Sunday, November 15, 2009

The Doodle Police

Help! talking to my daughter tonight at bedtime I learned about the doodle police... think 1984... Orwell... mind control ...Yikes! Apparently in her science class at school they are required to take the Doodling Police Pledge at the beginning of the school year....yep, just learning about this now!

So... the jist of it is ... something like this....right hand on heart, left hand in air " I promise to be a doodle police and watch for people ... even my best friends ... doodling. I will tell the teacher if I see anyone doodling on anything. I also will not doodle"

I am in shock... speechless ... has this teacher not read the current literature on doodling... does she not know about Gardner and Multiple Intelligences??? I decided to google doodling and learning styles to see what I might find... pages of information SUPPORTING doodling!

This was a fantastic post from Think

How often do you find yourself receiving confused looks as you mindlessly doodle through an important meeting?

Doodling is often seen as an irrelevant act with no strategic value making the doodler appear disinterested in the task at hand. However for many with pen and paper at hand it is an unavoidable habit. A recent study by Jackie Andrade from the University of Plymouth has concluded that the act of doodling can improve information recall.

The study recruited participants without prior warning who had just attended another unrelated session. It was assumed they would be in a heightened state of boredom due to an implied expectation of going home.

Participants were then asked to listen to a tape they were told was boring. They were told not to remember anything but to write down the names of those attending the party (as discussed in the tape). Half of participants were told to colour in doodles while the other half were instructed to not doodle. Those in the doodle group recalled 29% more information on a surprise memory test than the non-doodlers.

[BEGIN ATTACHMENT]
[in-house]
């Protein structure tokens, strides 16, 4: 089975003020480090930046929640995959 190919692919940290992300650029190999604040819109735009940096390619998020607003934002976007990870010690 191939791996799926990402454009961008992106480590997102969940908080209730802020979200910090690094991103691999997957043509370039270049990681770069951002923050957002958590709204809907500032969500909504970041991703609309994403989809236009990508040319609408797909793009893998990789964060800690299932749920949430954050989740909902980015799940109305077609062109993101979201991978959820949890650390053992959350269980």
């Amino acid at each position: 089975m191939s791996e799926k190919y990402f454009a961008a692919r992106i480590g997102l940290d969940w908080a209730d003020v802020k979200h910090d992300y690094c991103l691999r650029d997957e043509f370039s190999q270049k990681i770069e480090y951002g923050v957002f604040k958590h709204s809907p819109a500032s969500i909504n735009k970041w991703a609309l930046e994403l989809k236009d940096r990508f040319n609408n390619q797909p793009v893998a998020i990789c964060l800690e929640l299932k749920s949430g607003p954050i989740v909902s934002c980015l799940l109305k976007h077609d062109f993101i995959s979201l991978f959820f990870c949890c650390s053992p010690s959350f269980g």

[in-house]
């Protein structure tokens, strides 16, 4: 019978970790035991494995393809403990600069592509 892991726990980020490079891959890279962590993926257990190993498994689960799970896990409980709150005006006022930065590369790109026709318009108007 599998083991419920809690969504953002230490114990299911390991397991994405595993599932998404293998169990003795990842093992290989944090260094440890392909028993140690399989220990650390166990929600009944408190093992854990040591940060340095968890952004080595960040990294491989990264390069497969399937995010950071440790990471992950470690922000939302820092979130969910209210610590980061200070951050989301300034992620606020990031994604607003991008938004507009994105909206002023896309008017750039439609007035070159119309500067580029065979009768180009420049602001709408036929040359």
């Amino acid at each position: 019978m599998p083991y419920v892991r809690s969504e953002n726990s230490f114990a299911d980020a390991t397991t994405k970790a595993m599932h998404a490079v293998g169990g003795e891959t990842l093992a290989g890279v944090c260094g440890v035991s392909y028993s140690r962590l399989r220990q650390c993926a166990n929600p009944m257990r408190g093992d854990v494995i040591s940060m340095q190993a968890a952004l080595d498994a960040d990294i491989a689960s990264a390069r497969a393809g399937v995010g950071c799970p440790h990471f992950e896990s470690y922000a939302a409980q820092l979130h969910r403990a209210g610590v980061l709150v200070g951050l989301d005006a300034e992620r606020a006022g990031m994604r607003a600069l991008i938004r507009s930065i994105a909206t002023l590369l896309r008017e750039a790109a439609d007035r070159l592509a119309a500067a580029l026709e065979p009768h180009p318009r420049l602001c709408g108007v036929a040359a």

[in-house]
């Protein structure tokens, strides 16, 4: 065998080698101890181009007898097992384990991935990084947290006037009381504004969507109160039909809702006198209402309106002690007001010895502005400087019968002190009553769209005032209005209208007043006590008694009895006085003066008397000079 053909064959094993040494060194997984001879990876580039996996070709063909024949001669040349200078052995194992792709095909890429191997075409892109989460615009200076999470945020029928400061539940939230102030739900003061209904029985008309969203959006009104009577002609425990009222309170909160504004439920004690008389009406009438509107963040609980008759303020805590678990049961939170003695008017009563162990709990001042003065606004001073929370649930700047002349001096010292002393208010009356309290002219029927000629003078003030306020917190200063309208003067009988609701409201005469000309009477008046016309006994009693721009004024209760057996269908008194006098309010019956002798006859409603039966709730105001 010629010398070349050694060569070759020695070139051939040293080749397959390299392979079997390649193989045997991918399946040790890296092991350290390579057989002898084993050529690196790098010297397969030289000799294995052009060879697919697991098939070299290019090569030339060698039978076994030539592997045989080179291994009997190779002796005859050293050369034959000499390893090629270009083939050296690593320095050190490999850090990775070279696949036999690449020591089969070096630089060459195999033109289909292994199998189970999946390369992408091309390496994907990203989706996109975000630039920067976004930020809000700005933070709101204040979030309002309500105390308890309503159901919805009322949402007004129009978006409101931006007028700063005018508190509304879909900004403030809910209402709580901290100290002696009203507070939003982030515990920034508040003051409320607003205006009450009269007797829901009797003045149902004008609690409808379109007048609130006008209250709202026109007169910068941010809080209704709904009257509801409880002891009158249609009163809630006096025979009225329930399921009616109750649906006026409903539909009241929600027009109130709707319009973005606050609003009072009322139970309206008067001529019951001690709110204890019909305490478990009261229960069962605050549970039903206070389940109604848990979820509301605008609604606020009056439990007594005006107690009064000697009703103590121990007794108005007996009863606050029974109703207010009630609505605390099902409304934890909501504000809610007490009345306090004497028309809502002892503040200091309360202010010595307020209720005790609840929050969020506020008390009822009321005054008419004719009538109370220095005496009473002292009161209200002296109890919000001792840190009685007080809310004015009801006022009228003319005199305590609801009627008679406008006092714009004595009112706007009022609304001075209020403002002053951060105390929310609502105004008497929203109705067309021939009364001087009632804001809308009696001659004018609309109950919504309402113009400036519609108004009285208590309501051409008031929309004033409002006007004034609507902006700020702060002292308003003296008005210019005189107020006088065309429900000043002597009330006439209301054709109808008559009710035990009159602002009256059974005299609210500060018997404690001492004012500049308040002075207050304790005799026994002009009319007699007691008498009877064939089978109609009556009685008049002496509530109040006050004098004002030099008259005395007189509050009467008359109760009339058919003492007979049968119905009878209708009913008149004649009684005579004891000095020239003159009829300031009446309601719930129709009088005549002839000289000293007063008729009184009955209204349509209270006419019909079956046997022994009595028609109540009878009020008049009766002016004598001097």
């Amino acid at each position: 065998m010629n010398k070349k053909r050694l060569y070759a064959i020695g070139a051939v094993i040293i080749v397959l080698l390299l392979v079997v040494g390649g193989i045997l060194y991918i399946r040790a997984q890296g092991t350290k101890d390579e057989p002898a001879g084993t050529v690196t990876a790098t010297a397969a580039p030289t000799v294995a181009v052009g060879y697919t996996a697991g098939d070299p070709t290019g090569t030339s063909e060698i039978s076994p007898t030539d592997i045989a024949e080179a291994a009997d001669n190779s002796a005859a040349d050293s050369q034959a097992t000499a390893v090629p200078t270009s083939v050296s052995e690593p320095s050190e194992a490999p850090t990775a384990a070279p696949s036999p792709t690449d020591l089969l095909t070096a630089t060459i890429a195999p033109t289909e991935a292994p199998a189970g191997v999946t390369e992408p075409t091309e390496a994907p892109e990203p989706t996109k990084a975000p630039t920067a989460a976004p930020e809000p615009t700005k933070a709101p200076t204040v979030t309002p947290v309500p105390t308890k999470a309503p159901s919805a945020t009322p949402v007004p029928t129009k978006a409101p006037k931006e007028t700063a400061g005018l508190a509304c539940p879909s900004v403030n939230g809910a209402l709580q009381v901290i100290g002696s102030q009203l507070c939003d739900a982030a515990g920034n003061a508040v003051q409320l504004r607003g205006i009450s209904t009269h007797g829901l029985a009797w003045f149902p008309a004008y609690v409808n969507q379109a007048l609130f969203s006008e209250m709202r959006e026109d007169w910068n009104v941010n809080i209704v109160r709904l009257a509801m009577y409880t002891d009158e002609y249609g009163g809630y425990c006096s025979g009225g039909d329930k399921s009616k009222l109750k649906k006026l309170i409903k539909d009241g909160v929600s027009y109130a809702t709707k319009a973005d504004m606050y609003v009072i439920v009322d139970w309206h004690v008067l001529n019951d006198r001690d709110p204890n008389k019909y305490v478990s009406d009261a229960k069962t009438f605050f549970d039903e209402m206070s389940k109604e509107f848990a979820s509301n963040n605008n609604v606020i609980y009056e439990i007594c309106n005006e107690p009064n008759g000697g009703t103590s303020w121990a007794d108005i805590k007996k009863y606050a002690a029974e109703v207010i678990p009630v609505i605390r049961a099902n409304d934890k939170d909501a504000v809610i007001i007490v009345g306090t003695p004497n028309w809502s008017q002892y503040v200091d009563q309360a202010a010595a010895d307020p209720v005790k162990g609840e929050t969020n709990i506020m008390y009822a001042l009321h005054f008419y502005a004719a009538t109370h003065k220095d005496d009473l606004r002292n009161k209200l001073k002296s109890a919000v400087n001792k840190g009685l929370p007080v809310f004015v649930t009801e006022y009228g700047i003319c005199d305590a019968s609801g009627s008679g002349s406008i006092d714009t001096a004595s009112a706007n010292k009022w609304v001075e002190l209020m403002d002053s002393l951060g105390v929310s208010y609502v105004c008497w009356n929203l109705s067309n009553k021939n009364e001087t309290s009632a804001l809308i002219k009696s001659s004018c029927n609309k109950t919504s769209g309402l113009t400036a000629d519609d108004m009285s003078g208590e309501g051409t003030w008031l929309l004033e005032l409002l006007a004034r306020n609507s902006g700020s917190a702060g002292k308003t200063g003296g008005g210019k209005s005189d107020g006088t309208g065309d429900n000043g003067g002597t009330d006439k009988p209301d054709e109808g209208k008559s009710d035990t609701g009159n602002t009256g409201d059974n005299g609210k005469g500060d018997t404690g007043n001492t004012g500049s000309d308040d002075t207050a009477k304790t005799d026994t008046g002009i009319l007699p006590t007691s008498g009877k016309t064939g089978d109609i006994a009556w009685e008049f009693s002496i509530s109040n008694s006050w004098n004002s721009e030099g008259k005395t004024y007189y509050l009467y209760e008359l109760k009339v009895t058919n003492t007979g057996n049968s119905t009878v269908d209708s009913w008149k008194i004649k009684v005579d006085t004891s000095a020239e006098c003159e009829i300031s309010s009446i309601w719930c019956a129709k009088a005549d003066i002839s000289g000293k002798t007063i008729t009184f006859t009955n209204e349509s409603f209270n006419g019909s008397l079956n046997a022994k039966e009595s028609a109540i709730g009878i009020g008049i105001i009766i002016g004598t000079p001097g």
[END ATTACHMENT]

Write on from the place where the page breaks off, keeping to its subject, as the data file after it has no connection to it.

The conclusion was made that doodling can aid in keeping the brain alert in seemingly boring situations allowing greater information retention while those who do not doodle are more likely to drift off in other ways taking concentration away from the task at hand.

Doodling takes little energy and allows your brain to maintain concentration for more important issues.

So next time you’re in a meeting and you find yourself nodding off, doodle

help! How would you approach a teacher with this approach to teaching??? I'd love any advice you have!


Cinnamon*Sticks Boutique said...

Oh my goodness! I would just go in and talk to the teacher! It's one thing to ask the kids to tattle if they see someone doodling on the desk or a school owned book but to ask them to turn in a friend drawing little pictures on her own notes! WHERE HAS THE SUPPORT FOR THE INDIVIDUAL GONE, AND THE SUPPORT FOR THE ARTS!!!
I say bring all the supporting literature with you.
There is something seriously wrong with asking kids to become doodle police! (maybe even ask if she's read 1984)

Amy said...

Maybe she just means on work the kids are going to turn copies? I would print the article and mail it to her. :)

modkidboutique said...